The seals and bearings market in the maritime industry continues to witness several noteworthy trends. Technological advancements have led to the development of condition-based maintenance systems, enabling predictive maintenance and reducing downtime. The emergence of autonomous vessel technology and remote equipment monitoring has also created new opportunities for efficiency and safety improvements.
These developments are key to providing a more holistic approach to the market. With its own water lubrication and monitoring and conditioning equipment package, Thordon has been able to obtain “technical equivalence to oil” class notations with several IACS members. As a result, newer vessels can be designed with a “sterntube-less” water-lubricated design concept that allows for the elimination of the forward bearing.
“This offers the ability to inspect/change the bearing without having to withdraw the shaft every five years,” says Groves, and can save big dollars on maintenance costs and potentially increase cargo capacity.
AEGIR Marine is making its own strides in the industry. The Netherlands-based, global provider of stern seal and propulsion products and services invests heavily in research and development with recent studies focused on the wider impact of stern tube seal performance. Its extensive research into the properties and chemical behavior of stern tube seals, bio-lubricants and other materials – in collaboration with leading technical universities – allows it to improve existing products while also developing new ones.
With shipowners are consistently looking for ways to prevent the intrusion of seawater into any element of the propulsion train, AEGIR’s R&D Manager Dennis Nahuijsen points out that improving the effectiveness of stern tube seals has undeniable environmental implications “as the water/oil interface is a potential source of pollution.”
Whether its Thordon, AEGIR or any of their competitors, dedication to environmental protection aligns with the greater maritime industry's growing demand for sustainable solutions.
The maritime industry continues to embrace these trends, recognizing the potential for increased operational efficiency and a reduced environmental footprint.
Advanced polymers and composites and other material advancements have enhanced the performance and lifespan of seals and bearings. These materials offer superior resistance to corrosion, higher load-carrying capacities and reduced environmental impact.
These benefits extend across the maritime market, encompassing the private, commercial and military sectors. Combined with stricter environmental regulations and increased demand for environmentally friendly solutions, these new materials are seeing expanded use across applications and environments.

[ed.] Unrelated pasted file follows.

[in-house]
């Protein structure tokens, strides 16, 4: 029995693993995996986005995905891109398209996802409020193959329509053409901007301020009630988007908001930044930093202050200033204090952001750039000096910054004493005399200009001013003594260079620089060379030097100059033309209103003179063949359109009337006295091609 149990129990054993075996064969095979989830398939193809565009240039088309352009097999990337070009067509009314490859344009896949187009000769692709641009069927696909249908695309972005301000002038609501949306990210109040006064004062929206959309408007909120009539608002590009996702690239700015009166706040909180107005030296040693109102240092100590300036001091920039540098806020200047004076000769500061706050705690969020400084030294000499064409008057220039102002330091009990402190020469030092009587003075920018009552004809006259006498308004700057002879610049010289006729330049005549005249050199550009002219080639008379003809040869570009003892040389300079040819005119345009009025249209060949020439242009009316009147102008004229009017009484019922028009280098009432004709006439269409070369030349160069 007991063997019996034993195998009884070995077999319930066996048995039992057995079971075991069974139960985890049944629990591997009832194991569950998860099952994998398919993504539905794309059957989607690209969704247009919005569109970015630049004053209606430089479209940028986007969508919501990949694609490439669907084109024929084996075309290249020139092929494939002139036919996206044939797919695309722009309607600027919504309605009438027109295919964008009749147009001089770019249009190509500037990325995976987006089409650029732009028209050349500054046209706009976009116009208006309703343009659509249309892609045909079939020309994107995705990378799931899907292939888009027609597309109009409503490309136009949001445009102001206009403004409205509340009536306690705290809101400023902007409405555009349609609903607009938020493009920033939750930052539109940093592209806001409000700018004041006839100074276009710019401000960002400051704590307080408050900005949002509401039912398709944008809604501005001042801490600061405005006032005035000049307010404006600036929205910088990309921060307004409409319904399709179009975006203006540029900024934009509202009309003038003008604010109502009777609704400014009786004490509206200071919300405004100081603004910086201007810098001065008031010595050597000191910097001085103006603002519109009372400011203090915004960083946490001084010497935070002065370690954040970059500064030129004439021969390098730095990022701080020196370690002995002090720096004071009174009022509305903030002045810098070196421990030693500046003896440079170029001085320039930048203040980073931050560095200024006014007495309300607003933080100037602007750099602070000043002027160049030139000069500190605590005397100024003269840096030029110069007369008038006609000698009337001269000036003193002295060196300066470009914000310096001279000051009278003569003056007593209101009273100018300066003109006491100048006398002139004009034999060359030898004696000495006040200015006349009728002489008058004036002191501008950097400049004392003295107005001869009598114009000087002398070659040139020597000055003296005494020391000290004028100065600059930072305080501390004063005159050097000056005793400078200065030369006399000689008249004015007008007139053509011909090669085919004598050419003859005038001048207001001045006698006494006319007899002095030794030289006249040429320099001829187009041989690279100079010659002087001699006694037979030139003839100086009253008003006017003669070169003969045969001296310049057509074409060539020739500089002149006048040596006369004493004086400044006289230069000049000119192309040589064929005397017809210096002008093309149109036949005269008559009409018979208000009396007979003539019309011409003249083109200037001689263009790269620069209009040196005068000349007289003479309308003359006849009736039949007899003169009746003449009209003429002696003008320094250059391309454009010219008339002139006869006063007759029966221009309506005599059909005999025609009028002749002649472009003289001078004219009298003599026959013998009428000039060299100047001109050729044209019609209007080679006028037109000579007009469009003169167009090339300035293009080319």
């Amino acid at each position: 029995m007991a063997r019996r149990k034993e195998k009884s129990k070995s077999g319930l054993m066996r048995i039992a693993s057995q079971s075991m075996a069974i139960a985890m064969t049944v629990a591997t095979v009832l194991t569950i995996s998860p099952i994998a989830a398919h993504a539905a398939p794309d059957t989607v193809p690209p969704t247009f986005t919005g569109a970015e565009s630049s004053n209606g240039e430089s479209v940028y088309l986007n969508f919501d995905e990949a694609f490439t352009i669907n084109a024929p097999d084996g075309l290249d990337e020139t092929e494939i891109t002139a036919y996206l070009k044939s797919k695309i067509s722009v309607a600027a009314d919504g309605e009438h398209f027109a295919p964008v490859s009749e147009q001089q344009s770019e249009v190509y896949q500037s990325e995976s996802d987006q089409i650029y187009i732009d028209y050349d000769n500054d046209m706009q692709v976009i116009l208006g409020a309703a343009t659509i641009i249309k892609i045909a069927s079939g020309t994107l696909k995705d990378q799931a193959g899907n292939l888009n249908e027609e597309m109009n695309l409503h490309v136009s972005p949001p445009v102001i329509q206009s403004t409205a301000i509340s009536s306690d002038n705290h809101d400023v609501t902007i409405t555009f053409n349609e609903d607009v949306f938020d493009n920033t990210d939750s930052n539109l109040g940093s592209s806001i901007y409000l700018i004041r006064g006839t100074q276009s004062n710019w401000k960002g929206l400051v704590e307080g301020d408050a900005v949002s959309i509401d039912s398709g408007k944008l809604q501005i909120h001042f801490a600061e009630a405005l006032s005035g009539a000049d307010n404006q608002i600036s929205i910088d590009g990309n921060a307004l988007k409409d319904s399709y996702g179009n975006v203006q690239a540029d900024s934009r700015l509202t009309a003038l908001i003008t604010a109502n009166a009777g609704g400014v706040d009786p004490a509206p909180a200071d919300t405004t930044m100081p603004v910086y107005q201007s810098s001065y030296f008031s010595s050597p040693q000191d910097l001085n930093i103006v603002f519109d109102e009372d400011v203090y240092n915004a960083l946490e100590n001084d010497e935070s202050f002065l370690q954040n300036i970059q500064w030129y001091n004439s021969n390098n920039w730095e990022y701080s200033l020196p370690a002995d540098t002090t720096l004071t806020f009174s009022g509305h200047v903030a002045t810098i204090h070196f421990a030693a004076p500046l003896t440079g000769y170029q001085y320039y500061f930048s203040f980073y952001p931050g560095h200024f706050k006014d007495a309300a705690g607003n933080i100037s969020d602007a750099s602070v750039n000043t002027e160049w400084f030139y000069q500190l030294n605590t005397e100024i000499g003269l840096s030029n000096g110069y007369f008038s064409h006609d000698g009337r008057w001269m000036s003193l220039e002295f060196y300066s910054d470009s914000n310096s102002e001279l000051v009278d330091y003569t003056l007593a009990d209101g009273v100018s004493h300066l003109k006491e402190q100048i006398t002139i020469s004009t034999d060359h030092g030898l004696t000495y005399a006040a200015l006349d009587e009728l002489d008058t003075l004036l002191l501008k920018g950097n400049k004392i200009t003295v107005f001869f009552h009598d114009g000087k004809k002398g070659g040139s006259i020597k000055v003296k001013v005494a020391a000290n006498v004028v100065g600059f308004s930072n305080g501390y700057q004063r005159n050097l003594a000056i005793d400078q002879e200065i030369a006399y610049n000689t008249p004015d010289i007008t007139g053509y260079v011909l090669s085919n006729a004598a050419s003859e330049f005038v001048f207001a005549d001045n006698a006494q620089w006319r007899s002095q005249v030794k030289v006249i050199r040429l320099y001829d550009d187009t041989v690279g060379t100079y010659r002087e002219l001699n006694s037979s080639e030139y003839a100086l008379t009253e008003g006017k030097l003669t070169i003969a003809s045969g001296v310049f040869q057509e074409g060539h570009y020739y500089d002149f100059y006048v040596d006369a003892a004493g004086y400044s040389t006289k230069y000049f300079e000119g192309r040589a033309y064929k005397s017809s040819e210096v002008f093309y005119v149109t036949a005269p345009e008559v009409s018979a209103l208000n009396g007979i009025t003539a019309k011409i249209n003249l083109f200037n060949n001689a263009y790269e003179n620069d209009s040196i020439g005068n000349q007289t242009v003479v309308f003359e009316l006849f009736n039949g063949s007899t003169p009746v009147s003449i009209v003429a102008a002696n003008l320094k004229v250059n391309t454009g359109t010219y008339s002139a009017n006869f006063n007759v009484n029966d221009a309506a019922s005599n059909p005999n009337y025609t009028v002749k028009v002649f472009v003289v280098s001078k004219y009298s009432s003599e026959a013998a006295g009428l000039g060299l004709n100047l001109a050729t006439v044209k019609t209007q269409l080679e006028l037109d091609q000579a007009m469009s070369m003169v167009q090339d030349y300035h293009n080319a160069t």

After all, says Thordon’s Groves, “There’s no single product for all operating environments. Specialized materials suit different market conditions and are tailored to meet a vessel’s operating environment.”
Going forward, the maritime industry is expected to place increasing emphasis on sustainability and eco-conscious practices, creating new opportunities for companies that align with these principles, and the market for seals and bearings is poised for further growth.
Advances in technology – beyond materials – include the integration of IoT (Internet of Things) devices, artificial intelligence and automation, revolutionizing not just monitoring and maintenance but the way components are designed, manufactured and applied. These innovations will continue to have a significant impact on efficiency and overall system optimization.
Seals and bearings are indispensable elements of the maritime industry and “overlooked warriors” in the battle against environmental pollution. They serve critical roles in the protection of equipment and systems and, through their evolution, are garnering additional recognition as essential for improving efficiency and environmental protection.
While the maritime sector is making progress in sustainability and environmental protection, there are aspects that require renewed attention. Companies like Thordon Bearings and AEGIR Marine champion efforts to promote eco-friendly practices and raise awareness of the importance of seals and bearings in protecting the environment. These companies actively engage in research and development to create solutions that minimize ecological impact and improve sustainability.
New advancements in these ubiquitous components promise to support the industry’s cleaner, more-efficient future, driven forward by leaders who champion innovation and sustainability. As technology continues to advance, the maritime sector will continue to rely on seals and bearings, not only in their traditional capacities but also as an increasingly important means to navigate the challenges of efficiency, environmental protection and the changing demands of an evolving industry.
Marine engineering and operations consultant Chad Fuhrmann is a frequent contributor to The Maritime Executive.
The opinions expressed herein are the author's and not necessarily those of The Maritime Executive.